February 19, 2021
In his recent contribution to "5G and Beyond", by Springer, 3GPP WG RAN3 Chair, Gino Masini, describes the NG-RAN architecture as being like "Janus bifrons" - as it supports both non-standalone (NSA) and standalone (SA) deployments - Looking at both the past and the future, like the ancient Roman god.
He also describes how the "monolithic" gNB can be split into its components, like layered wooden dolls, with gNB-CU, further split into gNB-CU-CP and gNB-CU-UP, and gNB-DU all nested one inside the other, resembling the Matryoshka.
Gino Masini identifies how 3GPP aims to specify the best possible technical solution, given the requirements from all interested parties. The NG-RAN architecture results from such a mix of very different requirements since the days of Rel-15, building on the success of LTE by meeting the following headline requirements for 5G:
- Support for enhanced mobile broadband services;
- Support for Ultra-Reliable, Low-Latency Communications (URLLC);
- A single architecture to accommodate centralized, distributed, and monolithic deployments – a cornerstone of 5G, supporting the deployment of certain functions in the cloud where it is beneficial;
- In conjunction with the previous point, the possibility to fully separate Control Plane (CP) from User Plane (UP) of a centralized unit, for maximum deployment flexibility – another cornerstone of 5G, given that CP and UP scale differently. This enables the Radio Access Network (RAN) to follow the evolution (and “cloudification”) that has happened in the core network in recent years;
- Cooperation and resource sharing with existing LTE networks, to continue leveraging the operators’ installed base – a novel kind of requirement for a new Radio Access Technology;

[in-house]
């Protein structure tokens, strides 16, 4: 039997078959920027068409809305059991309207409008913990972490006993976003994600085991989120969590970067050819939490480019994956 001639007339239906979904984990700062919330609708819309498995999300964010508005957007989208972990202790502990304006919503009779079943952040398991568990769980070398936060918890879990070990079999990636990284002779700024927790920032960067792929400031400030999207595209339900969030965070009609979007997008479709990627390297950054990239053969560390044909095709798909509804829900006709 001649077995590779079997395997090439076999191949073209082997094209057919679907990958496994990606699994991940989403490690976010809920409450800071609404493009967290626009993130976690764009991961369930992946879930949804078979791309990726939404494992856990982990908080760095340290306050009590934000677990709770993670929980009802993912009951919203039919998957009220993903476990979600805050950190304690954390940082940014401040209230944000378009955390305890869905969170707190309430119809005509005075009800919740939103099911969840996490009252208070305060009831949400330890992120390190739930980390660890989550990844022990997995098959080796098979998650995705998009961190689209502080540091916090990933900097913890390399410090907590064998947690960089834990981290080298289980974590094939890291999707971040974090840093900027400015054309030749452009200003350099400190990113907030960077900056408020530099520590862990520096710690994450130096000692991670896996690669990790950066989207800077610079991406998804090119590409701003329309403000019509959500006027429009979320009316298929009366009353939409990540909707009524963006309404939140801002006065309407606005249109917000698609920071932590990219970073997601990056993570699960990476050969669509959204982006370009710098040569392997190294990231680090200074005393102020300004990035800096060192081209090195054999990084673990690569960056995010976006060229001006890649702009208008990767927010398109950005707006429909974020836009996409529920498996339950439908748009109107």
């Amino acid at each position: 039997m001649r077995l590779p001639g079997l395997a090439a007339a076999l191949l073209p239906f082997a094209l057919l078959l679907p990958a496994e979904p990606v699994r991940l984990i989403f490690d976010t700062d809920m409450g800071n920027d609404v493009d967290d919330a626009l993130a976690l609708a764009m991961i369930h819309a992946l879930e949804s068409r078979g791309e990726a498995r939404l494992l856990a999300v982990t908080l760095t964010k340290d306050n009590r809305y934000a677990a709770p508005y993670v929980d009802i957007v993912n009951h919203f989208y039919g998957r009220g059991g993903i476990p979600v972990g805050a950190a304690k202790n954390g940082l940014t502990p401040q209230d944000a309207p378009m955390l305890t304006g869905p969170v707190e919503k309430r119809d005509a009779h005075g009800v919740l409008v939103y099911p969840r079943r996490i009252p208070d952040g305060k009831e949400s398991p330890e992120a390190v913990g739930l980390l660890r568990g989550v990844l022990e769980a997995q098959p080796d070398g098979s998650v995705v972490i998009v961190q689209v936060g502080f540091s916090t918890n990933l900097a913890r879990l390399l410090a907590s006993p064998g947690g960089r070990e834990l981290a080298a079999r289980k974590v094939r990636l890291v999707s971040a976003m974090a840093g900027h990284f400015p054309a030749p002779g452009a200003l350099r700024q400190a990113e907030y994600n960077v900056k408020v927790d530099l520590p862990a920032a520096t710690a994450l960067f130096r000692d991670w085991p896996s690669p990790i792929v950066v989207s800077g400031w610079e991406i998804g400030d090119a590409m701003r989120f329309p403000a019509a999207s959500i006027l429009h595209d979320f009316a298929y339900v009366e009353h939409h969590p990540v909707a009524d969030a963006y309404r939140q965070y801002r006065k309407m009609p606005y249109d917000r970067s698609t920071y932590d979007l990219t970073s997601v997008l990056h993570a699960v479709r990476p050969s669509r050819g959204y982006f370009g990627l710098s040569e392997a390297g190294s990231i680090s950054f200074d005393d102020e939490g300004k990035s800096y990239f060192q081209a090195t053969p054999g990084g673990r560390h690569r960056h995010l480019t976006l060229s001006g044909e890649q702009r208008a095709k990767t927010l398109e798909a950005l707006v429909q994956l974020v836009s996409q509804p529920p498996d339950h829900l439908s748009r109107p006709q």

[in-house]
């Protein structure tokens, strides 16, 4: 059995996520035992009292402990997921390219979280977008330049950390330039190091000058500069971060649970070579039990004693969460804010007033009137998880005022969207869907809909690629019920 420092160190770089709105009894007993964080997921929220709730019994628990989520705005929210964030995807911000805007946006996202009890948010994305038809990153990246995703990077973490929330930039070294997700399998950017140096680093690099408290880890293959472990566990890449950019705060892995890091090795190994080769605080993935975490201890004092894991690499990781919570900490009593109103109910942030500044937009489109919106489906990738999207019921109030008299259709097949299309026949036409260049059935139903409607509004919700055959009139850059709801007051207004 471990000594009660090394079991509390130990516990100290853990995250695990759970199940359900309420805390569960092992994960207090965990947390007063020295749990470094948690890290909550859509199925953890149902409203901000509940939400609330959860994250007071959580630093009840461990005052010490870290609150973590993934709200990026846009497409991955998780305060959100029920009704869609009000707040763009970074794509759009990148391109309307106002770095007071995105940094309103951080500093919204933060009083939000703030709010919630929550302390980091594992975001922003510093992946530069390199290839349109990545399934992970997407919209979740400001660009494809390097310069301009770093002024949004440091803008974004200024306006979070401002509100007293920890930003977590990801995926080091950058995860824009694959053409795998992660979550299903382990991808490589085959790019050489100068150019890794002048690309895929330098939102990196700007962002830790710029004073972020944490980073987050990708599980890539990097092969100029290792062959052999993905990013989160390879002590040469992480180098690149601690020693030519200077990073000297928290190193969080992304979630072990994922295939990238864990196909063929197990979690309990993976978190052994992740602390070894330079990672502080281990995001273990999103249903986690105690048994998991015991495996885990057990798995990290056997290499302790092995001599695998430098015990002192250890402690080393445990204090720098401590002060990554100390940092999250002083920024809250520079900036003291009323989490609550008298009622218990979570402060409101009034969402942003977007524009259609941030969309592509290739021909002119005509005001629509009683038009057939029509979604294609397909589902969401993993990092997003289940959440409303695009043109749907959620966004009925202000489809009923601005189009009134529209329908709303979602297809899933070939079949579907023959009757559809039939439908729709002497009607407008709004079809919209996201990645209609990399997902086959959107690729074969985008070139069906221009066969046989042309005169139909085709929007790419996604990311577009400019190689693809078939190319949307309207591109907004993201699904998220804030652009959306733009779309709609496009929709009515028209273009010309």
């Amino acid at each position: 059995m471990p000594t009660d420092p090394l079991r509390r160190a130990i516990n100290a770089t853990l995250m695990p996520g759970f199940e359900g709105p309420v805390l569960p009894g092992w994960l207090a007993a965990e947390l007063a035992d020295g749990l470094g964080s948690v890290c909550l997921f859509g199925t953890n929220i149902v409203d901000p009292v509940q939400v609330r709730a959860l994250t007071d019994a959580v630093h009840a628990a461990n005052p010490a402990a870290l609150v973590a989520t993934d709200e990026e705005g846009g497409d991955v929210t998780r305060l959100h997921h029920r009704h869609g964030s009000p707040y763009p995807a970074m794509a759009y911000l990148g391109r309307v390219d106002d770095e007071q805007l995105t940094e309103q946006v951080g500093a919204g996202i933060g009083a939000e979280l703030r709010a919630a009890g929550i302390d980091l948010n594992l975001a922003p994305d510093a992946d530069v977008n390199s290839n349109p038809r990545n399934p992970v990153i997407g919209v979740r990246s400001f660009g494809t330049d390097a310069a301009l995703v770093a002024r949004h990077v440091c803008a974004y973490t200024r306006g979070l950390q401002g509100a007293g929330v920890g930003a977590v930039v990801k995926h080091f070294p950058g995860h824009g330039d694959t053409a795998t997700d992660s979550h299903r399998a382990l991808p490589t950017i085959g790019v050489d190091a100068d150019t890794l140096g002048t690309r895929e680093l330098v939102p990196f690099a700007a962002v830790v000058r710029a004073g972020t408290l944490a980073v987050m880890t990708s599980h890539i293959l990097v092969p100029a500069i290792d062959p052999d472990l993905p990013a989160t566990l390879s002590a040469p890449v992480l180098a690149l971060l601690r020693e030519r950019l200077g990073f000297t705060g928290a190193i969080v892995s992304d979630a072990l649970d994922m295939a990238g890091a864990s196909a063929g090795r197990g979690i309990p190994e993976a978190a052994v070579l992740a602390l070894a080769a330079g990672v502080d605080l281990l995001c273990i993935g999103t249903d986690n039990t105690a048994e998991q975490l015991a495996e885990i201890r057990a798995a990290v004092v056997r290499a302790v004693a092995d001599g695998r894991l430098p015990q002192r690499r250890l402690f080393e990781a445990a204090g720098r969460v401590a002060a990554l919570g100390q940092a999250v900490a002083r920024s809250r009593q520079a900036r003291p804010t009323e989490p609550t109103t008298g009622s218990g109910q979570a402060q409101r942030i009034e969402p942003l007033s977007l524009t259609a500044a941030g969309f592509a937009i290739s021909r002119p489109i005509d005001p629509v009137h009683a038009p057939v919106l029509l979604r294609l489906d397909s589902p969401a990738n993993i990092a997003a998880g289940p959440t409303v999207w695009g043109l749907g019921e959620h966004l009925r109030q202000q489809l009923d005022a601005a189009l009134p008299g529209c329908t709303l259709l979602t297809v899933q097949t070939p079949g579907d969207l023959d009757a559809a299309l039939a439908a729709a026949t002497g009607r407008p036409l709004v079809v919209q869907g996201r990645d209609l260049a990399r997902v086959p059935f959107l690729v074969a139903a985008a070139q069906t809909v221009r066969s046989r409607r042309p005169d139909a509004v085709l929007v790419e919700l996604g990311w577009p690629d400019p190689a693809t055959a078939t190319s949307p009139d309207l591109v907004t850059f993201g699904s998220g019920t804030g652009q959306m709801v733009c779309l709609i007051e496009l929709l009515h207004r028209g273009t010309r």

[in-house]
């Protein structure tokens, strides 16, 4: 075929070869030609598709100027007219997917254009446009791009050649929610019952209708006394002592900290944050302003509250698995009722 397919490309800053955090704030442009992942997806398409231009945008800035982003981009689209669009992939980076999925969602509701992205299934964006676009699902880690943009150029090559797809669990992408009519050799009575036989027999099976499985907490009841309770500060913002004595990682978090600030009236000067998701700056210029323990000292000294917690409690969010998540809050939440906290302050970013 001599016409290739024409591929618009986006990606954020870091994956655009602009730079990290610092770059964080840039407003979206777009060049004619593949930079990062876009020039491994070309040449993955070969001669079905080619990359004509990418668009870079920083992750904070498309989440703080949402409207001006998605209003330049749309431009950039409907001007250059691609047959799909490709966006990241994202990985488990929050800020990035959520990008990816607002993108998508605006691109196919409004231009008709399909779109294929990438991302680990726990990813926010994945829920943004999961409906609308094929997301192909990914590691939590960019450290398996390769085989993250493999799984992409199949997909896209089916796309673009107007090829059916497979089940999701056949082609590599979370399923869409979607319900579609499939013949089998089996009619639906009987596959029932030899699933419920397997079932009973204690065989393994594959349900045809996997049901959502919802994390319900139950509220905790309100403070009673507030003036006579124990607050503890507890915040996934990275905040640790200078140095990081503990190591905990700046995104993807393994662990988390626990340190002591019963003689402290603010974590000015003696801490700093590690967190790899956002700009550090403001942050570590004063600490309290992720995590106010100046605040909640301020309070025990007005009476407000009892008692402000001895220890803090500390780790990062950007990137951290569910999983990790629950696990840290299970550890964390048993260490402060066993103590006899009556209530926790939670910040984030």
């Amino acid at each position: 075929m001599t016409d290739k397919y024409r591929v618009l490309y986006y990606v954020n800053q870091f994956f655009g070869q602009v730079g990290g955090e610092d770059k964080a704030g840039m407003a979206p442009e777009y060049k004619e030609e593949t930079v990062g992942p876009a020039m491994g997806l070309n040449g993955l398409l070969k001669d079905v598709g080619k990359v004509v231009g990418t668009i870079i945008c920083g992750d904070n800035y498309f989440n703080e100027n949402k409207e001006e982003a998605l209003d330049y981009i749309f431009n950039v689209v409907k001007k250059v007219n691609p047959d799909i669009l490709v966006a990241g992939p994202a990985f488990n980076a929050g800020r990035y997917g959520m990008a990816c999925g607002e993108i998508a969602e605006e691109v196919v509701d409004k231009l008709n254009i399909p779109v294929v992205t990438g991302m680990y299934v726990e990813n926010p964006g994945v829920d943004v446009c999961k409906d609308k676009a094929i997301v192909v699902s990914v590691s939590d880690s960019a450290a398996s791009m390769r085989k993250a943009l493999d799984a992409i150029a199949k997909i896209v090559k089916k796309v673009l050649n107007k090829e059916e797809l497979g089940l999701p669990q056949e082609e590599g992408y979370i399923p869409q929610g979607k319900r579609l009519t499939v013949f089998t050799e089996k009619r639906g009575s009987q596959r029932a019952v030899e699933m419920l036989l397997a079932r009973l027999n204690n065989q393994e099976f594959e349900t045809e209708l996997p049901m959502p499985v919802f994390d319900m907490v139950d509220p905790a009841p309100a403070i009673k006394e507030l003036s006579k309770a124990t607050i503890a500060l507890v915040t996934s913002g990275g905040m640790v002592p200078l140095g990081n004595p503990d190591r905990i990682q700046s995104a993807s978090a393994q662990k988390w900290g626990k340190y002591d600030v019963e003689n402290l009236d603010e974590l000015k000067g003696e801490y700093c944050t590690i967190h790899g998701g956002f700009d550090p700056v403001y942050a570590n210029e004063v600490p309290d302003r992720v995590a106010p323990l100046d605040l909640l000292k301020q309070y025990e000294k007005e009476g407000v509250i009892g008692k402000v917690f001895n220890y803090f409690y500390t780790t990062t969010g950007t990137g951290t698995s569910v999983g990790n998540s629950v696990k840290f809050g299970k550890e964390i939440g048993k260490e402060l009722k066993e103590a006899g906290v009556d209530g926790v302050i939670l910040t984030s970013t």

- Flexibility to accommodate different migration strategies and “paths” from 4G to 5G, given the uncertain way in which the mobile telecommunications market is evolving;
- Time pressure to release “world class specifications” while at the same time accelerating the release process as much as possible; this effectively resulted in three release “drops” (“early drop,” “regular drop,” and “late drop”) for the same 3GPP Release.
This situation was already building up in Rel-14, when RAN3 started studying a new architecture for 5G. The resulting Technical Report [TR 38.801], which only hinted at the massive normative work lying ahead, already contained at least three very distinctive characteristics of NG-RAN: the possibility to operate in both ‘standalone’ and ‘non-standalone’ mode, a range of connectivity options to support various combinations of Dual Connectivity with LTE and different core networks, and the possibility to split the 5G base station into a central unit and one or more distributed units.
3GPP RAN3 has delivered the NG-RAN architecture that is a solid yet flexible foundation for 5G.
|"5G and Beyond" contains contributions by leading experts, active in 3GPP.
It is available online from the Springer website: https://www.springer.com/gp/book/9783030581961